He will not be around to see this happen in commercial printing, but the ball is rolling. There are instances of pallet loading and removal using logistics in carton customers and at Drupa the company showed ‘push to stop’ as a working demonstration on a Speedmaster XL106. During this, the operator was able to stop the press away from the control desk, remove and load new plates after which the software took over, running up to speed and colour automatically. Once the pass sheet was delivered, the operator collected the next set of plates ready to stop the press and start the process again. Three makereadies were achieved within eight minutes.
The impact is projected to be a 30% increase in productivity thanks to the intelligence built into the press. Matt Rockley, Heidelberg UK’s B1 and B2 press specialist, says: “Heidelberg is the first company to have a press prepared for Industry 4.0, one that can automate set up of everything bar loading the paper. Even here tools like the CutStar reel to sheeter and Logistics materials handling can assist.”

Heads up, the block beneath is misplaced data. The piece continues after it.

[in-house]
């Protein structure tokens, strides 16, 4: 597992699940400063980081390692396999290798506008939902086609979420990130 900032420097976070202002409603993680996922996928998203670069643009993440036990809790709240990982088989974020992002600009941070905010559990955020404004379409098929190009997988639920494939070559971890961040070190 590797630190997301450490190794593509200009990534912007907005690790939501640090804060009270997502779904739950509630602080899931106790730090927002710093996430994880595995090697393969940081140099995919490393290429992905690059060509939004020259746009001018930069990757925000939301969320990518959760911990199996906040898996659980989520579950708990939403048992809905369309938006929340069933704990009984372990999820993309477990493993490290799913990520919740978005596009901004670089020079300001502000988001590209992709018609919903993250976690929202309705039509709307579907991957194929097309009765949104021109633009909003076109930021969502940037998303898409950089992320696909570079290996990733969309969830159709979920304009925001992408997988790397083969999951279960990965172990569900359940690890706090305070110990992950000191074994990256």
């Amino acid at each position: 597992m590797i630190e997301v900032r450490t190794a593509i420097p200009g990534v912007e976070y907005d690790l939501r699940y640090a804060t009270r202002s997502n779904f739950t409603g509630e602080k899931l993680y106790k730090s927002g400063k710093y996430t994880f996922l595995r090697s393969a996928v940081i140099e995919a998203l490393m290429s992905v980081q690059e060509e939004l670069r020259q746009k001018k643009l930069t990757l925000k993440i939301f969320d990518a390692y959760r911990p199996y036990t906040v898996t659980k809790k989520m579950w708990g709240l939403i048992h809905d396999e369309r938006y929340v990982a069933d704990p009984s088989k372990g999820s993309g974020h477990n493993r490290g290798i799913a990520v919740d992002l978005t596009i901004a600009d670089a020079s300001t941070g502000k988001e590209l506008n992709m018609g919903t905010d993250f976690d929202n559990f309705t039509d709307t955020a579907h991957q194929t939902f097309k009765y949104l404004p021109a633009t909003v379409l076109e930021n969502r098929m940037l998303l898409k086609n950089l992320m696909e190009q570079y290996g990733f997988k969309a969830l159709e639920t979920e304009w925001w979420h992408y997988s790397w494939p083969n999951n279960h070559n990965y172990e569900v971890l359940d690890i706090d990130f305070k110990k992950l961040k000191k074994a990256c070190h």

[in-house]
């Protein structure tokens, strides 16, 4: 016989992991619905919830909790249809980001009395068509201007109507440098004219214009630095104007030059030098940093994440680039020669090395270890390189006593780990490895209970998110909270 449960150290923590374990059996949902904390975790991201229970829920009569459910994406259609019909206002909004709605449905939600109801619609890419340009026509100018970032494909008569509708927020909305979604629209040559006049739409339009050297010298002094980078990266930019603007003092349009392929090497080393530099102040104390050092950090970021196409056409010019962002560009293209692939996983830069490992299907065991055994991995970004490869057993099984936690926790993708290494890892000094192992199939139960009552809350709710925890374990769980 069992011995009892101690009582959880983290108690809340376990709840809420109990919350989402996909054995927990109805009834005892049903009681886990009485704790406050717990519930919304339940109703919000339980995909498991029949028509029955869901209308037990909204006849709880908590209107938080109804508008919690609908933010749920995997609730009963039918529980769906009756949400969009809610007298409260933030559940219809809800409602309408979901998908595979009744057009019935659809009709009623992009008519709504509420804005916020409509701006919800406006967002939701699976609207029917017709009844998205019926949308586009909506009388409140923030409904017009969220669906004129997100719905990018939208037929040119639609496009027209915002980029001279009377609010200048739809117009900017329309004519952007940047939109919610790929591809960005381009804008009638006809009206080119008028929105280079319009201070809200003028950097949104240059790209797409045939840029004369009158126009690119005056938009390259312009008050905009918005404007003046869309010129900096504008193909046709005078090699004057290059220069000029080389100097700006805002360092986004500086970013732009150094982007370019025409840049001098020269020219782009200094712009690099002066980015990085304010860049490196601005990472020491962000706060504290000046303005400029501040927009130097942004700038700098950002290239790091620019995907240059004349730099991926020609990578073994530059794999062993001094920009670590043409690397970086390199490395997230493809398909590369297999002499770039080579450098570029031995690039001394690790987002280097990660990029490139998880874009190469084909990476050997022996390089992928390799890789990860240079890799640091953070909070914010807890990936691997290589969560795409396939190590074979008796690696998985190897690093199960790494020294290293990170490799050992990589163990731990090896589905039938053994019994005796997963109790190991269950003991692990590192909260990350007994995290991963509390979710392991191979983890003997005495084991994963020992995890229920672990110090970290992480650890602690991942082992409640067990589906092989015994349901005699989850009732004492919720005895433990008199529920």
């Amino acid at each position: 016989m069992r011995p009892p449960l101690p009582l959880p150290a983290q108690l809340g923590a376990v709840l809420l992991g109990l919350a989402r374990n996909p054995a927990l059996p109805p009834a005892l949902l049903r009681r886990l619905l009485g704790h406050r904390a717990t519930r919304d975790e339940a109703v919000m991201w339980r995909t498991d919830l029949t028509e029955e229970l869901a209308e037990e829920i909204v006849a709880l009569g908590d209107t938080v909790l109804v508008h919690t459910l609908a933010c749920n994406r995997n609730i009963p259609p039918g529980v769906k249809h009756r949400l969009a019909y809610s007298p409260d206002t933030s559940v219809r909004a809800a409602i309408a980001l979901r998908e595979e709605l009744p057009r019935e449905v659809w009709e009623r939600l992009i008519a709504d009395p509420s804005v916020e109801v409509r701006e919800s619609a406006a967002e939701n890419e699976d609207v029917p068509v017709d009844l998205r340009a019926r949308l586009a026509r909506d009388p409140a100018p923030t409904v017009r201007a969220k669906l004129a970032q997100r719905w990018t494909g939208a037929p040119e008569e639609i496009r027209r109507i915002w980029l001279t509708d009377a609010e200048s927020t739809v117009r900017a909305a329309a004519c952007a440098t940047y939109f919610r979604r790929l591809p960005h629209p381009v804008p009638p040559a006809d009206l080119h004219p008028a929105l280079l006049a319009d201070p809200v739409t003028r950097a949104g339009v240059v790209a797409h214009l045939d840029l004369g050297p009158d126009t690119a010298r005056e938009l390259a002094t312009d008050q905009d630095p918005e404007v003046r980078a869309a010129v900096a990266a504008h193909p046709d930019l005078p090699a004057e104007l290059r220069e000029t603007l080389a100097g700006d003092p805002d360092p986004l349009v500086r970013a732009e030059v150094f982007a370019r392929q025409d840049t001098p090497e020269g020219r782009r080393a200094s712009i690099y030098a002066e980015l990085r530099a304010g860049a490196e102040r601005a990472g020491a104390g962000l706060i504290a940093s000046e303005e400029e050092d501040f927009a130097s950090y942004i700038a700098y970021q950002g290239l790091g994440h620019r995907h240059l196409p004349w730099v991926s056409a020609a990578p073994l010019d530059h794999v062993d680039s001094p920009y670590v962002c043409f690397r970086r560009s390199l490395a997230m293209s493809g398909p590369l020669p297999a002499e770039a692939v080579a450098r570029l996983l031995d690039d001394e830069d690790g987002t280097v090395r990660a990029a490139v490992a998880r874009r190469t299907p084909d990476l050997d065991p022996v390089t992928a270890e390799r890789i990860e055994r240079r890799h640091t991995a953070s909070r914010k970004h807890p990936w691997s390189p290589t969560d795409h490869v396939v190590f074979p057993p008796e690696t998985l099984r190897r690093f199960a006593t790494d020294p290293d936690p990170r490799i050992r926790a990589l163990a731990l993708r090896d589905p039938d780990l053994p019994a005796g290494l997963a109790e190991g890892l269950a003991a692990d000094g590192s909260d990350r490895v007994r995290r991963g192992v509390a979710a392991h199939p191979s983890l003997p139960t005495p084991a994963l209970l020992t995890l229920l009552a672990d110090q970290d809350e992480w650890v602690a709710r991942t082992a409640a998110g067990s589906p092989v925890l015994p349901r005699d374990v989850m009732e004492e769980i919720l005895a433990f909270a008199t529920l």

These machines are beginning to reach customers with stronger than ever links into Prinect for production management and to Heidelberg for service, fault diagnosis and benchmarking to help a user identify and address process issues which have a negative impact on productivity. The problem here is that individual operators are not identified as this runs counter to German data protection legislation, so a customer will need to get around this or run a dual system to check which operator needs training on any aspect of the system.